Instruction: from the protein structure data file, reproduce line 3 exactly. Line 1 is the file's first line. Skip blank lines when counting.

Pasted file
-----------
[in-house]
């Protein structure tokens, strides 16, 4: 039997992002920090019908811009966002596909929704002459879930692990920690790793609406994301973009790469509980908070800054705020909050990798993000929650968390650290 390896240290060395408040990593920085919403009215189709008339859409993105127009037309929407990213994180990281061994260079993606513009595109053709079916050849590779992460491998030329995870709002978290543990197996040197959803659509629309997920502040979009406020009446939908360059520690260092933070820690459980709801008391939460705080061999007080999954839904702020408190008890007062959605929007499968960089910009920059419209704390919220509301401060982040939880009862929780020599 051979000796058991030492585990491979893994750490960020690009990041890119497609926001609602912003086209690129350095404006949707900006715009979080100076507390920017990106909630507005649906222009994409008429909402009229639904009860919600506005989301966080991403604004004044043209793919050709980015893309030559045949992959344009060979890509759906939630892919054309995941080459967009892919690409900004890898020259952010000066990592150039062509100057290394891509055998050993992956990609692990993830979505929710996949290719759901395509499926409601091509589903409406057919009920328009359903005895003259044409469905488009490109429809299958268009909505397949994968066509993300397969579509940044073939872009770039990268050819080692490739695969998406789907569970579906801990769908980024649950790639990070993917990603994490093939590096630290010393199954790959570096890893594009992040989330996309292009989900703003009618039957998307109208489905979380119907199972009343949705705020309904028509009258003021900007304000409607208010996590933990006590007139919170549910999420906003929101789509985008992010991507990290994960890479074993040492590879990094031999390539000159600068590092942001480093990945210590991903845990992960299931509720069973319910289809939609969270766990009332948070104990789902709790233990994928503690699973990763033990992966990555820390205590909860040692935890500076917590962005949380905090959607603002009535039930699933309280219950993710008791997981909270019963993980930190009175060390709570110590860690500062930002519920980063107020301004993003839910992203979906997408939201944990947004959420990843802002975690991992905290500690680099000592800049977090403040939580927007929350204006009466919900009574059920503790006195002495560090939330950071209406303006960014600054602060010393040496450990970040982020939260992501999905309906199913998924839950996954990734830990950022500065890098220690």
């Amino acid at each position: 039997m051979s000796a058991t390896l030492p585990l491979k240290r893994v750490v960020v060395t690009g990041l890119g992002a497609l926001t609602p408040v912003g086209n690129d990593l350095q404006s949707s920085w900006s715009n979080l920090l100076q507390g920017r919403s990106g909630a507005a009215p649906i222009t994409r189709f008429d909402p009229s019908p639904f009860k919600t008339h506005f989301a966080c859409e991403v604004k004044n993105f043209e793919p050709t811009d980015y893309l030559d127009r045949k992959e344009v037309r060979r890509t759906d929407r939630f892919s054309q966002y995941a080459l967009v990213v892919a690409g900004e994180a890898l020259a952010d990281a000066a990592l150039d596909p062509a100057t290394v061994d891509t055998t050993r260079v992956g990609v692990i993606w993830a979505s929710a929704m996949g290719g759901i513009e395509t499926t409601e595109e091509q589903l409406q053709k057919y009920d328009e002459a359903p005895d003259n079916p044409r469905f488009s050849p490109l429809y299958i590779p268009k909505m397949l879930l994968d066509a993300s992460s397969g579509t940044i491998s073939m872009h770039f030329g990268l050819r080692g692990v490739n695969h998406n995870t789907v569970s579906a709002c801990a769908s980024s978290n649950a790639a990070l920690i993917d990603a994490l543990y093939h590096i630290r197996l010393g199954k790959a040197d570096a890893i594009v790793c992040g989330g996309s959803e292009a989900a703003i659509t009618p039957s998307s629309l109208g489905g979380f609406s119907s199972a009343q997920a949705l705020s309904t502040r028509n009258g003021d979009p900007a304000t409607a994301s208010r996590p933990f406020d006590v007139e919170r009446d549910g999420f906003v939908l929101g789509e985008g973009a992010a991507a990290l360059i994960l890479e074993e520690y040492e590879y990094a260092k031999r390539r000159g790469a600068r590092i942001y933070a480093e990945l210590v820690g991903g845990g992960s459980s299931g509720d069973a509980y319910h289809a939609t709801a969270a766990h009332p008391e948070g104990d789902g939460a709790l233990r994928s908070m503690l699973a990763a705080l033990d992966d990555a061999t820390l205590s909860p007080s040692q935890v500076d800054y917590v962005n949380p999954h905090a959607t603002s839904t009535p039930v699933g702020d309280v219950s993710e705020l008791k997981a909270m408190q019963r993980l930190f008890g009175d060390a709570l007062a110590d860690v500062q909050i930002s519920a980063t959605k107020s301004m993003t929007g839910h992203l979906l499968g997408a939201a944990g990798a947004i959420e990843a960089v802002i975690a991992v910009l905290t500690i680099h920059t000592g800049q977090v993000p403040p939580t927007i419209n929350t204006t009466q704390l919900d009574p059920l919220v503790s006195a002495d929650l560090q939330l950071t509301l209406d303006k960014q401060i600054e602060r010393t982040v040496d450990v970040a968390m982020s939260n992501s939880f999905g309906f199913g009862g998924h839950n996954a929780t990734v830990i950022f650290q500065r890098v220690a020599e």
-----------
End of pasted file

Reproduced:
């Amino acid at each position: 039997m051979s000796a058991t390896l030492p585990l491979k240290r893994v750490v960020v060395t690009g990041l890119g992002a497609l926001t609602p408040v912003g086209n690129d990593l350095q404006s949707s920085w900006s715009n979080l920090l100076q507390g920017r919403s990106g909630a507005a009215p649906i222009t994409r189709f008429d909402p009229s019908p639904f009860k919600t008339h506005f989301a966080c859409e991403v604004k004044n993105f043209e793919p050709t811009d980015y893309l030559d127009r045949k992959e344009v037309r060979r890509t759906d929407r939630f892919s054309q966002y995941a080459l967009v990213v892919a690409g900004e994180a890898l020259a952010d990281a000066a990592l150039d596909p062509a100057t290394v061994d891509t055998t050993r260079v992956g990609v692990i993606w993830a979505s929710a929704m996949g290719g759901i513009e395509t499926t409601e595109e091509q589903l409406q053709k057919y009920d328009e002459a359903p005895d003259n079916p044409r469905f488009s050849p490109l429809y299958i590779p268009k909505m397949l879930l994968d066509a993300s992460s397969g579509t940044i491998s073939m872009h770039f030329g990268l050819r080692g692990v490739n695969h998406n995870t789907v569970s579906a709002c801990a769908s980024s978290n649950a790639a990070l920690i993917d990603a994490l543990y093939h590096i630290r197996l010393g199954k790959a040197d570096a890893i594009v790793c992040g989330g996309s959803e292009a989900a703003i659509t009618p039957s998307s629309l109208g489905g979380f609406s119907s199972a009343q997920a949705l705020s309904t502040r028509n009258g003021d979009p900007a304000t409607a994301s208010r996590p933990f406020d006590v007139e919170r009446d549910g999420f906003v939908l929101g789509e985008g973009a992010a991507a990290l360059i994960l890479e074993e520690y040492e590879y990094a260092k031999r390539r000159g790469a600068r590092i942001y933070a480093e990945l210590v820690g991903g845990g992960s459980s299931g509720d069973a509980y319910h289809a939609t709801a969270a766990h009332p008391e948070g104990d789902g939460a709790l233990r994928s908070m503690l699973a990763a705080l033990d992966d990555a061999t820390l205590s909860p007080s040692q935890v500076d800054y917590v962005n949380p999954h905090a959607t603002s839904t009535p039930v699933g702020d309280v219950s993710e705020l008791k997981a909270m408190q019963r993980l930190f008890g009175d060390a709570l007062a110590d860690v500062q909050i930002s519920a980063t959605k107020s301004m993003t929007g839910h992203l979906l499968g997408a939201a944990g990798a947004i959420e990843a960089v802002i975690a991992v910009l905290t500690i680099h920059t000592g800049q977090v993000p403040p939580t927007i419209n929350t204006t009466q704390l919900d009574p059920l919220v503790s006195a002495d929650l560090q939330l950071t509301l209406d303006k960014q401060i600054e602060r010393t982040v040496d450990v970040a968390m982020s939260n992501s939880f999905g309906f199913g009862g998924h839950n996954a929780t990734v830990i950022f650290q500065r890098v220690a020599e």